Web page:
Over this past week, the S&P 500 is down by 2.4%. Two Thursdays ago, we had a powerful reversal following Russia’s invasion of Ukraine. There was some hope that this could mark a bottom and that stocks would turn higher. Of course…
the implicit part of this argument is that the news flow would be positive or at least not deteriorate further.
Not surprisingly, these hopes were dashed as we gradually leaked lower and gave up the bulk of these gains with many stocks making new lows. Not surprisingly, the news flow remains precarious.
Both sides are dug in and unlikely to compromise. The secondary effects of rising energy and food prices are a negative for stocks and the economy and also could create cascading, tertiary effects like an even more hawkish Fed, a decline in discretionary spending, or political instability in other parts of the world which does seem to follow inflationary spirals.
Then, there is the simple fact that the world is a much more dangerous place today than 3 months ago. This certainly weighs on risk appetites and dents demand for stocks.
Now, that we’ve laid out the brutal and unpleasant reality of the current situation, let’s talk about the ‘green shoots’.
These are the small positives that I am seeing at the moment. We’ve been noting and accounting them on a weekly basis throughout this correction.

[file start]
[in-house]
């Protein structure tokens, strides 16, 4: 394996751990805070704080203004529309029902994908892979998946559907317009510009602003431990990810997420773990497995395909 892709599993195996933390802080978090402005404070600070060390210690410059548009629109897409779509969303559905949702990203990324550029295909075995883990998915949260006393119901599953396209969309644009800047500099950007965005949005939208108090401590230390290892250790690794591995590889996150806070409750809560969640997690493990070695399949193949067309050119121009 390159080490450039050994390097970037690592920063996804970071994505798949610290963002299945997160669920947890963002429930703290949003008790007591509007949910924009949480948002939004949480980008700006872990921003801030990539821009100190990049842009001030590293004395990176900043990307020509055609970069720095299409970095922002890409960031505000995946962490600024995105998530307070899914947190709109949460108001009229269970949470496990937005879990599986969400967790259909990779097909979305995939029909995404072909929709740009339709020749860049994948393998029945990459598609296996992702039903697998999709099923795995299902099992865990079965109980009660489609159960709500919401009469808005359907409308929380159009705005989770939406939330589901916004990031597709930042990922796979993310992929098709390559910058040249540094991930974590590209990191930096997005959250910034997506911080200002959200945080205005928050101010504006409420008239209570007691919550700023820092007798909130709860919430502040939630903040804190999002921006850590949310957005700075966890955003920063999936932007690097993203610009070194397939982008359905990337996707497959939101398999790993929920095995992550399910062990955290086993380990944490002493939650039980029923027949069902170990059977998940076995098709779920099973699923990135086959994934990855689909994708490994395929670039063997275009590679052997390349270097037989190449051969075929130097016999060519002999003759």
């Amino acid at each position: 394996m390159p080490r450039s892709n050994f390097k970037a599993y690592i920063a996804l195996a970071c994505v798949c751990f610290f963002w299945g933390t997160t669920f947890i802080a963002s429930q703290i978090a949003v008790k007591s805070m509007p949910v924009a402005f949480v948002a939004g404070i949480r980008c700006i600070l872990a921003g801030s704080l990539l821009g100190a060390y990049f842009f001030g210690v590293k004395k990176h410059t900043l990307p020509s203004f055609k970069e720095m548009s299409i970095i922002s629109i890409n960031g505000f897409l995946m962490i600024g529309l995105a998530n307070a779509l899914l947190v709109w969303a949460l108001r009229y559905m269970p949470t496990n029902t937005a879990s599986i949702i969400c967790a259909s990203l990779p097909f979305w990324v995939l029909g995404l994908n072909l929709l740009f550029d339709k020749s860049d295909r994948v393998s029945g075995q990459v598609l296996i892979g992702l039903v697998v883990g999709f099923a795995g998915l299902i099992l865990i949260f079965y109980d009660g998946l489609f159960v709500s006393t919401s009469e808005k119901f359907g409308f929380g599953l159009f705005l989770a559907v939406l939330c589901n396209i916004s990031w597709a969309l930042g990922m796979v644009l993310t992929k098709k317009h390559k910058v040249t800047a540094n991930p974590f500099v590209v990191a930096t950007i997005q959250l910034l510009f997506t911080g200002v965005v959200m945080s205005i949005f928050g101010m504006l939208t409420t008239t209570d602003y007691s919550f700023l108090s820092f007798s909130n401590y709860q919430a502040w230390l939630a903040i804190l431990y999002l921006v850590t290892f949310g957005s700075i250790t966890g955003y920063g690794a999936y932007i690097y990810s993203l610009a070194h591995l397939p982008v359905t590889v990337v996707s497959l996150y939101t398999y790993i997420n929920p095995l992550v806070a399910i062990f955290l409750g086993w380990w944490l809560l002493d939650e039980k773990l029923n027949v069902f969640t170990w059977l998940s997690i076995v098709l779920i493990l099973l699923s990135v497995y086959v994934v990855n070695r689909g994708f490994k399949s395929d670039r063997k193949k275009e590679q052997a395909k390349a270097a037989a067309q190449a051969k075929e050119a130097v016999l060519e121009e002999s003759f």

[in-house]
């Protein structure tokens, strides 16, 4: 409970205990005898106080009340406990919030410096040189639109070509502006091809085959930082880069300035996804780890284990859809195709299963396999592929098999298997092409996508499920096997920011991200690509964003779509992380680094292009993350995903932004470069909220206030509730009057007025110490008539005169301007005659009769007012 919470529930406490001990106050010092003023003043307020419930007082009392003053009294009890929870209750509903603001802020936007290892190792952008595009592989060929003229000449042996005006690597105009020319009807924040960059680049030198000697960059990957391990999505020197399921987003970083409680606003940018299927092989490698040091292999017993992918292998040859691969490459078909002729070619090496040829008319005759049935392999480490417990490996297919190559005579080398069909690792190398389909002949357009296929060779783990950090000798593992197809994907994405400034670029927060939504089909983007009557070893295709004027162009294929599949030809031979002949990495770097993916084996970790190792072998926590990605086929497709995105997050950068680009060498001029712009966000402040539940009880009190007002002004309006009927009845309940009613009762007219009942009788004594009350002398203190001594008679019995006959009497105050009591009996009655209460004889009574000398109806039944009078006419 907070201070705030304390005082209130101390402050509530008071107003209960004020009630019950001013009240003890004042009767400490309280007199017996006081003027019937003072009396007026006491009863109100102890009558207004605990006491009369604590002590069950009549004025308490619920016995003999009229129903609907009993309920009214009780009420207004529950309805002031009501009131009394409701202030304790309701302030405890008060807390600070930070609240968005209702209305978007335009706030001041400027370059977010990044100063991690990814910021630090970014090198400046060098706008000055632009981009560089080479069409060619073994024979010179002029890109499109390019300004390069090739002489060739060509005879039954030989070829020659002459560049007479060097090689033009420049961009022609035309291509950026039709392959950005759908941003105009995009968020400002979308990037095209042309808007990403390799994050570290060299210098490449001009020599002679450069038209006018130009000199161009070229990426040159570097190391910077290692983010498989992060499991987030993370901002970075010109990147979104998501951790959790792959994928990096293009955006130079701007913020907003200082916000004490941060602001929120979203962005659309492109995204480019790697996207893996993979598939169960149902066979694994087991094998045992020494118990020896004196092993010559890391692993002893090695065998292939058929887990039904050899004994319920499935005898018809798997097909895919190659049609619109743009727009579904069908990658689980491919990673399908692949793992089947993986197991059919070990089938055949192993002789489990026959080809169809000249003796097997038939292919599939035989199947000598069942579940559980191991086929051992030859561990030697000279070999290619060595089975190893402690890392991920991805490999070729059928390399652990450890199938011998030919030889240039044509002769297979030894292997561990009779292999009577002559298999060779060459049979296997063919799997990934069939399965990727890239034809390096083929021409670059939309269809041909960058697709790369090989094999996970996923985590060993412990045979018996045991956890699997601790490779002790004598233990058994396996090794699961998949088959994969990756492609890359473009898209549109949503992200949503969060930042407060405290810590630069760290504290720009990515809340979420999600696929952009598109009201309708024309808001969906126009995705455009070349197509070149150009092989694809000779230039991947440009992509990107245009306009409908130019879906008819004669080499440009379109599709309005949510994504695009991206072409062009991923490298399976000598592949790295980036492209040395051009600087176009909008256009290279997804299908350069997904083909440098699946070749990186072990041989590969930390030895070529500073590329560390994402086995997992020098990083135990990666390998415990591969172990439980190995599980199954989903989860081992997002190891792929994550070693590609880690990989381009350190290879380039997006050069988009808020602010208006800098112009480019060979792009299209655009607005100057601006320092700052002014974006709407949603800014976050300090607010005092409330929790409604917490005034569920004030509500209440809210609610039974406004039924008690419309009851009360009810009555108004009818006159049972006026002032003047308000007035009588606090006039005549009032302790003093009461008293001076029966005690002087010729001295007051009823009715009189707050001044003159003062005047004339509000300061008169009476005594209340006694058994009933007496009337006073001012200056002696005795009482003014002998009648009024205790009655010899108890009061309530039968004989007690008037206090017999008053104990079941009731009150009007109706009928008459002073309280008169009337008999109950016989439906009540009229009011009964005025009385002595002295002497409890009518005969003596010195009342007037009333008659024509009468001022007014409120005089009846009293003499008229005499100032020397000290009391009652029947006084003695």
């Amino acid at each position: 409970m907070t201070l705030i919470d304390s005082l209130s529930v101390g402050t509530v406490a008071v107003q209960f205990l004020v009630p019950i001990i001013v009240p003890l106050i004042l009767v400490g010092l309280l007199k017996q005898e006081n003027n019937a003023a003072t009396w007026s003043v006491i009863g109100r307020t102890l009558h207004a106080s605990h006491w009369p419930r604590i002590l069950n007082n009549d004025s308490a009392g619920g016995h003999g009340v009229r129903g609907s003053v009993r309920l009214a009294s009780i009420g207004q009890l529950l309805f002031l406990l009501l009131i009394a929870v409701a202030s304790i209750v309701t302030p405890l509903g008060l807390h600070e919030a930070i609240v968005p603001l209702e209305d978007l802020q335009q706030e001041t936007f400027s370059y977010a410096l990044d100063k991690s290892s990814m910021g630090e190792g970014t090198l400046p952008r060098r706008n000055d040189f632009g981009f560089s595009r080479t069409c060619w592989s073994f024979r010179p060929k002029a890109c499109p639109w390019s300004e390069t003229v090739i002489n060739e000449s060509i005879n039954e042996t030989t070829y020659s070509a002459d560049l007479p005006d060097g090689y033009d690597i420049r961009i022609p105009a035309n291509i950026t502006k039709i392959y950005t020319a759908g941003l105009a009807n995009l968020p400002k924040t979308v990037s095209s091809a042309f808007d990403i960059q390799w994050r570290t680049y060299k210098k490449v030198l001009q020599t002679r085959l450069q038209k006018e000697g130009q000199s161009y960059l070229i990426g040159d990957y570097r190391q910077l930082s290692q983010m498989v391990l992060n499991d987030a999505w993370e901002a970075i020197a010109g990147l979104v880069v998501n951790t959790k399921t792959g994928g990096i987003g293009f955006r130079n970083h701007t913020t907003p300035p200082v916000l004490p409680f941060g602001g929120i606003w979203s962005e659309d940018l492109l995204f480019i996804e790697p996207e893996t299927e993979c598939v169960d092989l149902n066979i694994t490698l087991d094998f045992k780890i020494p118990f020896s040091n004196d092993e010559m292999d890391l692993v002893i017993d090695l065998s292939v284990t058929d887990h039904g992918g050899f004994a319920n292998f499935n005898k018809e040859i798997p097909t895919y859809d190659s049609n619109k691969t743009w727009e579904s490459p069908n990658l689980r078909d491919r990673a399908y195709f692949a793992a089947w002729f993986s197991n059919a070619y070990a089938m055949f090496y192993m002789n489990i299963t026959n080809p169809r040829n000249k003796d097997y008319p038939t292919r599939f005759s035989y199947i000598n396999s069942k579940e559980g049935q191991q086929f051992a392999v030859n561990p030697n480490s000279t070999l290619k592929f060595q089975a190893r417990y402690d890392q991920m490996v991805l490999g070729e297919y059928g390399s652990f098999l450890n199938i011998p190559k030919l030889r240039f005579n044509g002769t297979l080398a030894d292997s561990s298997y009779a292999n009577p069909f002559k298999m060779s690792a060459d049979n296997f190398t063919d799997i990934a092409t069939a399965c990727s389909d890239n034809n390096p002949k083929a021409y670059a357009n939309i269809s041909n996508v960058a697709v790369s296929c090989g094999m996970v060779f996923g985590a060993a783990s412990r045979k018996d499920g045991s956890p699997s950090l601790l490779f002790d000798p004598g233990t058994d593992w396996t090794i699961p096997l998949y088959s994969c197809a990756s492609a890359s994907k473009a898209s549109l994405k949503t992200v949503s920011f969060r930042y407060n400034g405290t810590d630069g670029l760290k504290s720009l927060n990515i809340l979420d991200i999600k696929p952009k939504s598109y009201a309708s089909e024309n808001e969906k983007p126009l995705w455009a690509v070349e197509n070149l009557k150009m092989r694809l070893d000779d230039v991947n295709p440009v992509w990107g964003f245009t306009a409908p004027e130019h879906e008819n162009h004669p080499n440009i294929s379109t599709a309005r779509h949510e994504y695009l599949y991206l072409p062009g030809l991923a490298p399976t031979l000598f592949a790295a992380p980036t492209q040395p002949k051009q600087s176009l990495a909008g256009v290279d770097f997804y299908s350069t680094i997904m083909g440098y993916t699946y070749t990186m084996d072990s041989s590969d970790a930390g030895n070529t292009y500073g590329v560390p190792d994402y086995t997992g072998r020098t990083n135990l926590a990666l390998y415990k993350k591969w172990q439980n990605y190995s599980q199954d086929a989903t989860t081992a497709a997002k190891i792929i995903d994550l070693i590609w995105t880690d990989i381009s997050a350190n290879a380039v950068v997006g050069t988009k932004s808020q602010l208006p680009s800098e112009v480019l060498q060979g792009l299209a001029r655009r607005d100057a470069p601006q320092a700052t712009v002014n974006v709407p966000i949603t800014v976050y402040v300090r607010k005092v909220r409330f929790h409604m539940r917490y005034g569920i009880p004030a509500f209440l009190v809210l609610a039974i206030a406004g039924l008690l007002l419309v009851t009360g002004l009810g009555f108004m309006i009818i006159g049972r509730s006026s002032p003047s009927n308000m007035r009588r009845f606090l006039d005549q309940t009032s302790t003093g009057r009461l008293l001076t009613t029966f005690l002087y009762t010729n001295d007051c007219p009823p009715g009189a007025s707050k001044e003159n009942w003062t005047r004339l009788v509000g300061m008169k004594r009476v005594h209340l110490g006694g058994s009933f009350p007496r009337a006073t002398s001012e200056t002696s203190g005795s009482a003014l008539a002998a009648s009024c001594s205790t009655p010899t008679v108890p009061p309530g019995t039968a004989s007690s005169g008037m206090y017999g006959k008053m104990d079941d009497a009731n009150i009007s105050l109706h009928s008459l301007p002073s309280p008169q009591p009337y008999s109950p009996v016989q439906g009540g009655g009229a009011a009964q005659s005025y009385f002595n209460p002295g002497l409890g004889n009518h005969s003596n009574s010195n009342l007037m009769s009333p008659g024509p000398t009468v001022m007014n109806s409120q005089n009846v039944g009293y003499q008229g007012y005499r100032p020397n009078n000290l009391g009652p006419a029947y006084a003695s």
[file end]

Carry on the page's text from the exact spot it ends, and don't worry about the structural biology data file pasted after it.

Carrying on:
On their own, none of these developments are going to reverse the market’s bearish trend. But, cumulatively, they can start to matter.
And, I think we’re starting to see some impact. Despite the scary headlines and volatility, the market has actually been going more sideways than down. Yes, we’ve had some scary lurches lower under the 4,200 level on the S&P 500, but we’ve found support at these levels.
Take a look at the daily, 3-month chart of the S&P 500 below:
Since the initial drop in late January, there has been so much bad news in terms of geopolitical risk, the Fed tightening, inflation, and a fattening of tail risks.
The market has absorbed all of this bad news and is above January’s low. I, see this as a positive, in a way.
It’s like when a football team throws multiple interceptions, loses a fumble, and gives up a special teams TD but somehow going into halftime, is only down by 10 points.
There’s hope that if the team can play better, it can get back into the game. And, the team is likely to play better given how bad the first half was, while the other team may be due for some miscues of its own.
Some of the other positives that we have covered in previous commentaries: Q4 earnings season that was better than expected, coronavirus case counts continue to plunge, and the market is pricing in 7 rate hikes in 2022.
To sum it up, the stock market is a discounting machine. And, it’s discounted a lot of…
Continue reading at STOCKNEWS.com